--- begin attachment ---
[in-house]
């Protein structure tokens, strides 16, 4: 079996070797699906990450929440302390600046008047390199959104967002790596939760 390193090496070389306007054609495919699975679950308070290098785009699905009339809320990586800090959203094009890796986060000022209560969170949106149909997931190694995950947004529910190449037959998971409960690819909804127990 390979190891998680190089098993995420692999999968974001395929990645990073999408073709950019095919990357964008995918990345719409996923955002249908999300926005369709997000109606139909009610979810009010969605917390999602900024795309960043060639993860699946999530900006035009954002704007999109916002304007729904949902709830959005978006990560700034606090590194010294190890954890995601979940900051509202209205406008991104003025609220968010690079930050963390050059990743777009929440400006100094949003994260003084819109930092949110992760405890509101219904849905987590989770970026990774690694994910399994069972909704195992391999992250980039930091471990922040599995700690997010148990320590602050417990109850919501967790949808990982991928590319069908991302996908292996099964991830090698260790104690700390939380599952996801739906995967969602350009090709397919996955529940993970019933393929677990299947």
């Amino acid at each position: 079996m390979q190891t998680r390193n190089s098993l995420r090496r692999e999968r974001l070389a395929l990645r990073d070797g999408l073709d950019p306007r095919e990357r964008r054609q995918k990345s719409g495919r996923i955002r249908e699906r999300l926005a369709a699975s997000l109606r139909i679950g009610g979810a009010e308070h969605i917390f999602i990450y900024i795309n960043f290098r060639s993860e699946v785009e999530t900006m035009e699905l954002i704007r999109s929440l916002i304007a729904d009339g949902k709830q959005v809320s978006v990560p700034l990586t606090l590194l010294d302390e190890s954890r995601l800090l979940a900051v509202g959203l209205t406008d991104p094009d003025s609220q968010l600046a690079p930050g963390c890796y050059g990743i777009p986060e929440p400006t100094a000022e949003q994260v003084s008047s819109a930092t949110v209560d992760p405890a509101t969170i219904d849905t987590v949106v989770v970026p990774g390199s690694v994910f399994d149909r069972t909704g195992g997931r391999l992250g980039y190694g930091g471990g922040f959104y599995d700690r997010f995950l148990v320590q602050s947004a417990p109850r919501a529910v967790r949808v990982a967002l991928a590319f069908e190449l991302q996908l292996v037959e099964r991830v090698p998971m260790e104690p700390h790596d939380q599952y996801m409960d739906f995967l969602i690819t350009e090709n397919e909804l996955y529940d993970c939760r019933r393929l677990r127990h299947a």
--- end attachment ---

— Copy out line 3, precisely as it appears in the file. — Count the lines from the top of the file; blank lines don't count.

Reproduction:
């Amino acid at each position: 079996m390979q190891t998680r390193n190089s098993l995420r090496r692999e999968r974001l070389a395929l990645r990073d070797g999408l073709d950019p306007r095919e990357r964008r054609q995918k990345s719409g495919r996923i955002r249908e699906r999300l926005a369709a699975s997000l109606r139909i679950g009610g979810a009010e308070h969605i917390f999602i990450y900024i795309n960043f290098r060639s993860e699946v785009e999530t900006m035009e699905l954002i704007r999109s929440l916002i304007a729904d009339g949902k709830q959005v809320s978006v990560p700034l990586t606090l590194l010294d302390e190890s954890r995601l800090l979940a900051v509202g959203l209205t406008d991104p094009d003025s609220q968010l600046a690079p930050g963390c890796y050059g990743i777009p986060e929440p400006t100094a000022e949003q994260v003084s008047s819109a930092t949110v209560d992760p405890a509101t969170i219904d849905t987590v949106v989770v970026p990774g390199s690694v994910f399994d149909r069972t909704g195992g997931r391999l992250g980039y190694g930091g471990g922040f959104y599995d700690r997010f995950l148990v320590q602050s947004a417990p109850r919501a529910v967790r949808v990982a967002l991928a590319f069908e190449l991302q996908l292996v037959e099964r991830v090698p998971m260790e104690p700390h790596d939380q599952y996801m409960d739906f995967l969602i690819t350009e090709n397919e909804l996955y529940d993970c939760r019933r393929l677990r127990h299947a």